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(Re)ordering and (dis)ordering of street trade: the case of Recife, Brazil

Research output: ThesisDoctoral Thesis

Publication date2020
Number of pages237
Awarding Institution
Thesis sponsors
  • Portuguese Foundation for Science and Technology (FCT)
  • Lancaster University
<mark>Original language</mark>English


Informal urban street trade is a prevalent feature across the Global South where much of the production and/or buying and selling of goods and services is unregulated. For this reason, local authorities have historically seen it as backward, inefficient and detrimental to the development of urban areas and have thus developed formalisation programmes aimed to control and ultimately make it disappear. Critics argue that the design and implementation of these programmes can marginalise and disempower informal traders as it acts against the traders’ livelihoods and long-established practices they have developed for decades. This research speaks to these concerns and aims to investigate how informal urban street trade manages to continuously reproduce itself despite formalising efforts to make it vanish. The study follows a post-structuralist approach informed by post-development sensibilities (Escobar, 2011). The purpose is two-fold. First, to critically investigate the implications of imposed power-knowledge essentialism inherent to formalisation processes (Foucault, 1980). Second, to analyse the ways in which cultural and socioeconomic development is enacted through the daily assembling of informal urban street trade (Farías and Bender, 2012; McFarlane, 2011).

The research offers a thick ethnographic inquiry, conducted over a one year-long period (2014-2015) in the urban centre of Recife, Northeast capital of Pernambuco state, Brazil. Recife is a particularly rich site to investigate these issues as informal urban street trade has historically been pervasive of its squares and streets and the municipally has in place a formalisation programme aimed to gather information about traders, license them and relocate them into purposefully-built facilities. The ethnographic inquiry focused on the practices, knowledges, materials and technologies associated with the daily work of both informal traders, selling on the streets, and governing officials implementing the formalisation programme, both on the streets and on the City Council office. Primary data collection was gathered through ethnographic observations and fieldnote diaries enriched with pictures and audio recordings of the day-to-day sensorial experience of informal urban street trade. This was enhanced with informal conversations as well as semi-structured and unstructured interviews with governing bodies’ officials, licenced and unlicensed street traders, formal shop owners, and a diversified set of urban citizens.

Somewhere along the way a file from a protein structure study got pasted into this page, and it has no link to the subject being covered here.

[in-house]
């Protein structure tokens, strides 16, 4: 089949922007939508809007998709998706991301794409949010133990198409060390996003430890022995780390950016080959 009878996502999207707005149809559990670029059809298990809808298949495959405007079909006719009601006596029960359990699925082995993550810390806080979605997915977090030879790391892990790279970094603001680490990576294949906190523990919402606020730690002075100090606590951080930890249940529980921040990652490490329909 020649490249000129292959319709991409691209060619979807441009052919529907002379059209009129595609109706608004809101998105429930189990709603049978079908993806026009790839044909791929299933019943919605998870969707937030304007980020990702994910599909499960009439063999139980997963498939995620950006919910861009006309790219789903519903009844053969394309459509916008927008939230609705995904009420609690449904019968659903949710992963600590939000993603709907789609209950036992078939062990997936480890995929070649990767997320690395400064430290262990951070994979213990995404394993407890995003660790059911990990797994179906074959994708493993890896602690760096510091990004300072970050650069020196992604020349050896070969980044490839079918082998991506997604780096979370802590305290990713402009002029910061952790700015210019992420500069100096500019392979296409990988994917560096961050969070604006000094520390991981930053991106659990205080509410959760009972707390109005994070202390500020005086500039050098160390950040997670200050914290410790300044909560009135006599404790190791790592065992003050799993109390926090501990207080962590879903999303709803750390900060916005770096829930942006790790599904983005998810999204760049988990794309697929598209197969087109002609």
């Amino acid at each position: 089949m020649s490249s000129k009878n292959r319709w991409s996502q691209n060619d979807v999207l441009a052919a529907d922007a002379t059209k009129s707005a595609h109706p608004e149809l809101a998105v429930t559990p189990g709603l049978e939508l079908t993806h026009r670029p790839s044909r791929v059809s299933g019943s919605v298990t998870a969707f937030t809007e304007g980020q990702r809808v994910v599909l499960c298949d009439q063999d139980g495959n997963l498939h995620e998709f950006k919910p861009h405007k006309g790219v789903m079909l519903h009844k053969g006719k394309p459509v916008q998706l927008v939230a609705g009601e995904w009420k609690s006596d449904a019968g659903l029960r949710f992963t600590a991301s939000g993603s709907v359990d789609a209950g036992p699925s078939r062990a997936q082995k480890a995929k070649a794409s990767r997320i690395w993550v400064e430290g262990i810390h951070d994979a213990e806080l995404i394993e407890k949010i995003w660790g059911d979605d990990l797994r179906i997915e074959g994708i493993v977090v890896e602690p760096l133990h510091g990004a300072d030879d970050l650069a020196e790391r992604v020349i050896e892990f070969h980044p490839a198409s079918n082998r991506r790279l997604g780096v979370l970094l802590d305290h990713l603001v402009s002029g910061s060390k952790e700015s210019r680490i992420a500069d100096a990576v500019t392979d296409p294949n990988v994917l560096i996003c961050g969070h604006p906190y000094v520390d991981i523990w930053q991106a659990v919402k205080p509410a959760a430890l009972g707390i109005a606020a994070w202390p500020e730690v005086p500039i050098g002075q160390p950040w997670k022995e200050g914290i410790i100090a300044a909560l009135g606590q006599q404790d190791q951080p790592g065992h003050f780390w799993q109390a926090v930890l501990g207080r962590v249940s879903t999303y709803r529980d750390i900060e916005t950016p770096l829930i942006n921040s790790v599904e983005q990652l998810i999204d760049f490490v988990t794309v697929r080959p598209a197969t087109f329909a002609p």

The thesis highlights that formalisation, through the introduction of regulations, classification schemes and practices of classifying traders through an information system, seeks to establish and expand an individualistic developmentality among all actors. Through this, formalisation aims to shape and normalise their everyday practices to focus on the City Council’s agenda of rendering informal street trade as problematic and turning the solution of formalised trade not only unquestionable, but desirable by all. More problematically, the formalisation programme’s overdetermination of what a socioeconomic order is to be and its imposition of individualising subjectivities to assist in its implementation acts against the traders’ collective and community-based understanding of work and livelihoods which, contrary to the formalisation discourse, greatly benefit the cultural and socioeconomic development of these communities. This is achieved through the traders’ daily assembling of work, value and supply on the streets. The findings reveal that the collective organisation of traders’ work is strongly based on a ‘cooperative ethos’ that is not only efficient in taking advantage of and adapting to the challenging conditions of street markets, but also is key on the ongoing fostering and strengthening of the local community identity. The findings also show that traders, through their tacit knowledge of the best fits between products, services and sites, are key in shaping the valuation of both formal and informal enterprises as well as urban sites thus bolstering the local economy. Lastly, the findings also reveal that, through their interactions with formal and informal supply circuits, street traders are fundamental for the distribution and promotion of local artists and producers thus helping on the support and fostering of local culture.

The main contribution of this research is it offers novel empirical and theoretical insights on the ways in which formalisation and informality are performed. It richly reveals the contested nature of development that is negotiated daily between the individualist developmentality imposed by formalisation and the communitarian- based development possibilities which are enacted through informal trading practices. These developmental possibilities are turned invisible by formalisation as classification enforces a strong reading of street trade which is ontologically distant and even contrary to the community-based values which make street trade not only resilient to formalising efforts but also adaptive to the challenging conditions and, more importantly, central to the cultural and socioeconomic development of these communities.